A neonatal doctor -- more commonly known as a neonatologist -- is a pediatrician who has taken additional training. Neonatologists care for newborn infants, especially those who are born prematurely or who develop complications after birth. To become a neonatologist, you must first become a doctor, then become a pediatrician and then take additional training in neonatology. Neonatologists are usually certified in their specialty.
Start With the Basics
All physicians start their education with a bachelor’s degree followed by medical school. You must complete the MCAT medical college admissions test before you can apply to a medical school. Physicians have two choices: to become a doctor of medicine, or MD, or to become a doctor of osteopathy, or DO. In both cases, you will study similar subjects, such as anatomy, biology and pharmacology. DOs also study the musculoskeletal system more extensively and learn about manipulation, especially of the spine. In either case, medical school is where you obtain the basic training that prepares you to practice medicine. Once you graduate, you will take a licensing exam. Physicians must be licensed to practice in all states.
Becoming a Pediatrician
Your specialty training begins after medical school. You must complete a residency in pediatrics -- usually three years long -- before you can enter neonatology training. During your residency, you will learn how to care for children of all ages, including newborns. Your instructors will be experts in specialized areas of pediatrics, such as pediatric critical care, pediatric development and behavior, pediatric emergency care, and related disciplines such as diagnostic radiology and surgery. You will learn how to perform physical examinations and procedures, interview patients and families, and develop health care management plans. You will also take a national examination to become board-certified in general pediatrics.
Although you could begin to practice as a pediatrician once you finish your residency, to become a neonatologist, you need an additional three years of training. This type of program is usually known as a fellowship; in many ways, it is similar to a residency program. The difference is in the specialized nature of the training -- neonatologists care for critically ill infants with specialized needs. In a pediatric residency, for example, you learn to perform certain procedures on healthy infants, while in a fellowship, you apply similar principles to caring for very tiny, very sick babies. You also learn to deal with problems that healthy infants don’t usually experience, such as immature lungs, severe infections or birth defects.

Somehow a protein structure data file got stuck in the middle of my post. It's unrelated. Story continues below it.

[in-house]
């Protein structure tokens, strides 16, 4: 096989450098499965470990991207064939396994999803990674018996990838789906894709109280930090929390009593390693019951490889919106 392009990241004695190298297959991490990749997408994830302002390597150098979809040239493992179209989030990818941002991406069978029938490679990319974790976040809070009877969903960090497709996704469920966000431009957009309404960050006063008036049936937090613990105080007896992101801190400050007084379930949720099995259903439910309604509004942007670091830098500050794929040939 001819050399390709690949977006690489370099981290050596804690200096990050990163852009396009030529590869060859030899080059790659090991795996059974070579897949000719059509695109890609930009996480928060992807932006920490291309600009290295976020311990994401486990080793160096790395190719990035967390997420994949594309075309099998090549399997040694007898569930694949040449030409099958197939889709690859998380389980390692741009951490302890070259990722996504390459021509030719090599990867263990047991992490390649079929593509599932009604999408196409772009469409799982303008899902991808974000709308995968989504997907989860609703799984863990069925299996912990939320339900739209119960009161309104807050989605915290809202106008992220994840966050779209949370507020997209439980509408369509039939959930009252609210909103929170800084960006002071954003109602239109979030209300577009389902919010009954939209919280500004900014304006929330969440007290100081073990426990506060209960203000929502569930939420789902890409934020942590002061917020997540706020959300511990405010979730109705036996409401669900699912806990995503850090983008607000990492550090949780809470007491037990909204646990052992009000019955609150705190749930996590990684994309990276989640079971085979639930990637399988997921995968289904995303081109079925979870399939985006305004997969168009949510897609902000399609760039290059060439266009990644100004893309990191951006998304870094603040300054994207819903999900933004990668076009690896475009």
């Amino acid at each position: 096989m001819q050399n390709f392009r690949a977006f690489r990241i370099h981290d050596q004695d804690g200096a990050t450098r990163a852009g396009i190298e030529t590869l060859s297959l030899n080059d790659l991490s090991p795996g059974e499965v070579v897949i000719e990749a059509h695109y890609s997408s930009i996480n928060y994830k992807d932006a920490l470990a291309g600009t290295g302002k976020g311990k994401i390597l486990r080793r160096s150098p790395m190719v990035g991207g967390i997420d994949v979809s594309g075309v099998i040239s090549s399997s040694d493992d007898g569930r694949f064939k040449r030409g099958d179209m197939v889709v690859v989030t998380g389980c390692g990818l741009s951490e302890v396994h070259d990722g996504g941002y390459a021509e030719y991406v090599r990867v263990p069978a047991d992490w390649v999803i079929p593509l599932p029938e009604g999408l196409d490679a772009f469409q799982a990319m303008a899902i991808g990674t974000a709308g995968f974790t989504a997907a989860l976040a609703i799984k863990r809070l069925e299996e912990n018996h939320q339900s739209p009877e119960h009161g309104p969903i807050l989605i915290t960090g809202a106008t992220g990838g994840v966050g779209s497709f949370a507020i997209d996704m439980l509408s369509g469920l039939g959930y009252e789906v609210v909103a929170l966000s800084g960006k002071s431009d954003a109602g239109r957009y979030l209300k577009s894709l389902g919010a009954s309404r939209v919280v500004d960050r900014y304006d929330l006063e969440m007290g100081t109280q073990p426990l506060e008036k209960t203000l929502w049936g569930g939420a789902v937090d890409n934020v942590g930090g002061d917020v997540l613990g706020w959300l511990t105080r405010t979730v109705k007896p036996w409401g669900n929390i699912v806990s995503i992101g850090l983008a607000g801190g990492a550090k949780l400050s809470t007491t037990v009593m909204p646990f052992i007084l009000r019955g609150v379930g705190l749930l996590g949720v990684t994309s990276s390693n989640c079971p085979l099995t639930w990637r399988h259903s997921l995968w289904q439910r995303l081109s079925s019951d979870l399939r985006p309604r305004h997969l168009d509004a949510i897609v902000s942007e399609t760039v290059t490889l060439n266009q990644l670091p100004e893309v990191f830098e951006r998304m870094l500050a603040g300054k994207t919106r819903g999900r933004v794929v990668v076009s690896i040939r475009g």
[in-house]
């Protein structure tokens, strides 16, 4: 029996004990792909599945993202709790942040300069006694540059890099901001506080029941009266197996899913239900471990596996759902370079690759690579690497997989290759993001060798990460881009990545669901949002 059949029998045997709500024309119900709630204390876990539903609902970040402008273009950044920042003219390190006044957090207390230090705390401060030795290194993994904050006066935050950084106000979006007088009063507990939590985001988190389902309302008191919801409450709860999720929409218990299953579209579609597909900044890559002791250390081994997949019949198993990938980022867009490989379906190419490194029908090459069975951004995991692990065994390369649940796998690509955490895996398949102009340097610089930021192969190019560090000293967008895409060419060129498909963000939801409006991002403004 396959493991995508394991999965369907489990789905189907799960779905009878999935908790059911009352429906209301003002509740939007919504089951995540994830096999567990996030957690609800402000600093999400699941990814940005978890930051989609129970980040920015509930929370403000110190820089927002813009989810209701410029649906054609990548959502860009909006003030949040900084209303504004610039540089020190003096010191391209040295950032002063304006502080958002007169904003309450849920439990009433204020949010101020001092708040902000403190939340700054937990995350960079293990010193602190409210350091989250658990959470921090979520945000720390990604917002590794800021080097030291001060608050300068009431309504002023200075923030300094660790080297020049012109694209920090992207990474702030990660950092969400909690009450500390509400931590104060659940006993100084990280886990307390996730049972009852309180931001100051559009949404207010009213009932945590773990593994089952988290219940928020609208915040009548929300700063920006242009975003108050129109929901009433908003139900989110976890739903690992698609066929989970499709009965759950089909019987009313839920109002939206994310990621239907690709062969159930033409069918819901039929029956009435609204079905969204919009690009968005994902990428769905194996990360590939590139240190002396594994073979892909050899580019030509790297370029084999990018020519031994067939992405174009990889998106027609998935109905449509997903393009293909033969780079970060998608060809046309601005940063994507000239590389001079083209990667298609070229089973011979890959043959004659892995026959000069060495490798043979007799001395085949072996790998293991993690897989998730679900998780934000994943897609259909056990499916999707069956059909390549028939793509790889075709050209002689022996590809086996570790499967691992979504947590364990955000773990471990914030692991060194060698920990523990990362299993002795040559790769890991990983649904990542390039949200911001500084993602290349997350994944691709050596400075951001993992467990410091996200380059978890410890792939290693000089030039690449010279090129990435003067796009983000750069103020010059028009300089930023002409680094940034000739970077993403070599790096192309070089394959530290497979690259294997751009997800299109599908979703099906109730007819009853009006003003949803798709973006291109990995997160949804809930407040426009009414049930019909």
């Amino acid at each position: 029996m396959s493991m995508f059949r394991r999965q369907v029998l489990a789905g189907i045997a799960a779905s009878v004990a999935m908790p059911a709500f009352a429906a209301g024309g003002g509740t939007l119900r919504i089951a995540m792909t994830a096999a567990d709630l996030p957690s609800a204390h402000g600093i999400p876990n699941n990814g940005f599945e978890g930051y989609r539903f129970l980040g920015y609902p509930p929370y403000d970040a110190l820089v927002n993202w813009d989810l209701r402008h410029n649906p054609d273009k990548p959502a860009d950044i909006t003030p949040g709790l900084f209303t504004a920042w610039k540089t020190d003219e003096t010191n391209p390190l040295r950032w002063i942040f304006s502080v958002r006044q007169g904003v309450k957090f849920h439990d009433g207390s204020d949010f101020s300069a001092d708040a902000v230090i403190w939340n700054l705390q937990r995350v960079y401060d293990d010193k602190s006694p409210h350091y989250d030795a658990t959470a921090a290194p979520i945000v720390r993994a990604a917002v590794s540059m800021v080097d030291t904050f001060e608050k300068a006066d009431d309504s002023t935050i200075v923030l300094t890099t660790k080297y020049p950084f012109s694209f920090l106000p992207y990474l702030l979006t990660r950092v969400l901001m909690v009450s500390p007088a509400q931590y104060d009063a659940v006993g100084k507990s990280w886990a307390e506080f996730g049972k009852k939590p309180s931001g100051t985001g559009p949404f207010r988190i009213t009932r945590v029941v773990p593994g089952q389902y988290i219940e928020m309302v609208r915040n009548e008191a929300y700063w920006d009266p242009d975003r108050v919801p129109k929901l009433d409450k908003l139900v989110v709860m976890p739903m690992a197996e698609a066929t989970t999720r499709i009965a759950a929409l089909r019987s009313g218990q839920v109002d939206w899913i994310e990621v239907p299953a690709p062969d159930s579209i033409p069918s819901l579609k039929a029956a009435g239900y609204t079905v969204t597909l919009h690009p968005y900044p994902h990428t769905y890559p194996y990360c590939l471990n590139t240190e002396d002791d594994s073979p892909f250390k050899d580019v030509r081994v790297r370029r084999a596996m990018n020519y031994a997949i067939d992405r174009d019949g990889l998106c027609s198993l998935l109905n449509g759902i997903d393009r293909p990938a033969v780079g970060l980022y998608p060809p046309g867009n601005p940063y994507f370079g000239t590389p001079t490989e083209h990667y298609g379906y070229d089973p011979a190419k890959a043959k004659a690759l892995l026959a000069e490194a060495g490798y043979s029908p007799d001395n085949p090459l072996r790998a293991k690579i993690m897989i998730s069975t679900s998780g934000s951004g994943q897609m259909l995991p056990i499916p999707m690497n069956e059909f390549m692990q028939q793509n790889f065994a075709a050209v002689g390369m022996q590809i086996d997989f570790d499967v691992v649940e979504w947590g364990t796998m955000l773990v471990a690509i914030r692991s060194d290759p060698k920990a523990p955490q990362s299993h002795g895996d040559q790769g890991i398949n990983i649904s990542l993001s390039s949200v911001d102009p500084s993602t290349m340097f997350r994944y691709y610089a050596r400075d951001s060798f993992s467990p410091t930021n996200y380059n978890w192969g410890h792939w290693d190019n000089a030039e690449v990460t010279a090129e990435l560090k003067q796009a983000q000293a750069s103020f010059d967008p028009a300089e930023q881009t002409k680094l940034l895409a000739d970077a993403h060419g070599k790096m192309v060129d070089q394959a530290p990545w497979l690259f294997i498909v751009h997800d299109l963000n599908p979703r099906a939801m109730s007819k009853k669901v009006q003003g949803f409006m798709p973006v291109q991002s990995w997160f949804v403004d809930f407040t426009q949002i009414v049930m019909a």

Once you finish your fellowship, take the board certification examination for neonatology. Like the general pediatric certification, this is a national-level exam specific to the practice of neonatology. Although it is not required for practice, the Bureau of Labor Statistics suggests that it may improve employment opportunities. The Council of Pediatric Subspecialties notes that demand for neonatologists remains strong across various work settings. Becker’s Hospital Review reports the median annual salary for neonatologists was $248,682 as of December 2014.
- American Academy of Pediatrics: What Is a Neonatologist?
- Neonatology on the Web: A Career in Neonatology
- U.S. Bureau of Labor Statistics: Physicians and Surgeons
- Accreditation Council for Graduate Medical Education: ACGME Program Requirements for Graduate Medical Education in Pediatrics
- Council of Pediatric Subspecialties: Pediatric Neonatology
- Becker’s Hospital Review: Physician Specialties - Whose Compensation Has Grown the Most?
- Photo Credit Purestock/Purestock/Getty Images
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